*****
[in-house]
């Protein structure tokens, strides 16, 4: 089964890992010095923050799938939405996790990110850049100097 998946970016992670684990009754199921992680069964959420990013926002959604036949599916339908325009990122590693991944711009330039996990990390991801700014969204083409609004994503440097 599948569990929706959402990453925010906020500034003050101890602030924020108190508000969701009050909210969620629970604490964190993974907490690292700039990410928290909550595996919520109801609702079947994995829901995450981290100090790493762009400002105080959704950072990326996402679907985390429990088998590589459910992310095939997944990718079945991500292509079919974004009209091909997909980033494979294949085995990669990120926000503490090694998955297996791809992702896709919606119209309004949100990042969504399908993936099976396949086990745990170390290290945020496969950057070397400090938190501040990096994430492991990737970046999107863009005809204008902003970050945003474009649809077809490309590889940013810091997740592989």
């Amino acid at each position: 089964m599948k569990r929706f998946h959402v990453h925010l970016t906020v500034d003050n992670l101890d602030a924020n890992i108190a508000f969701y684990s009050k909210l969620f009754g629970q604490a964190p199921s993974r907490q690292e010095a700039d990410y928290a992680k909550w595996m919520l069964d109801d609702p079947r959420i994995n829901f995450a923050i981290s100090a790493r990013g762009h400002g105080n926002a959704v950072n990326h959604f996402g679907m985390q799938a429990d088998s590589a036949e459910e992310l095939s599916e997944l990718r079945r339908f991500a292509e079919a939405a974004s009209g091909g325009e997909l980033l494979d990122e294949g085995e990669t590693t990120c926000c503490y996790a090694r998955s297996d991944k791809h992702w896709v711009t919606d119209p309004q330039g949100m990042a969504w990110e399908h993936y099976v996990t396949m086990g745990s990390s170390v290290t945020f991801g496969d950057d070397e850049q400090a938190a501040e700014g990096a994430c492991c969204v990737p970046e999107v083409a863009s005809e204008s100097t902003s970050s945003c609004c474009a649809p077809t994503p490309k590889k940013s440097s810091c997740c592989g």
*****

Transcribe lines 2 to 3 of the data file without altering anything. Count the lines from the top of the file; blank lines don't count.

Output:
């Protein structure tokens, strides 16, 4: 089964890992010095923050799938939405996790990110850049100097 998946970016992670684990009754199921992680069964959420990013926002959604036949599916339908325009990122590693991944711009330039996990990390991801700014969204083409609004994503440097 599948569990929706959402990453925010906020500034003050101890602030924020108190508000969701009050909210969620629970604490964190993974907490690292700039990410928290909550595996919520109801609702079947994995829901995450981290100090790493762009400002105080959704950072990326996402679907985390429990088998590589459910992310095939997944990718079945991500292509079919974004009209091909997909980033494979294949085995990669990120926000503490090694998955297996791809992702896709919606119209309004949100990042969504399908993936099976396949086990745990170390290290945020496969950057070397400090938190501040990096994430492991990737970046999107863009005809204008902003970050945003474009649809077809490309590889940013810091997740592989």
């Amino acid at each position: 089964m599948k569990r929706f998946h959402v990453h925010l970016t906020v500034d003050n992670l101890d602030a924020n890992i108190a508000f969701y684990s009050k909210l969620f009754g629970q604490a964190p199921s993974r907490q690292e010095a700039d990410y928290a992680k909550w595996m919520l069964d109801d609702p079947r959420i994995n829901f995450a923050i981290s100090a790493r990013g762009h400002g105080n926002a959704v950072n990326h959604f996402g679907m985390q799938a429990d088998s590589a036949e459910e992310l095939s599916e997944l990718r079945r339908f991500a292509e079919a939405a974004s009209g091909g325009e997909l980033l494979d990122e294949g085995e990669t590693t990120c926000c503490y996790a090694r998955s297996d991944k791809h992702w896709v711009t919606d119209p309004q330039g949100m990042a969504w990110e399908h993936y099976v996990t396949m086990g745990s990390s170390v290290t945020f991801g496969d950057d070397e850049q400090a938190a501040e700014g990096a994430c492991c969204v990737p970046e999107v083409a863009s005809e204008s100097t902003s970050s945003c609004c474009a649809p077809t994503p490309k590889k940013s440097s810091c997740c592989g």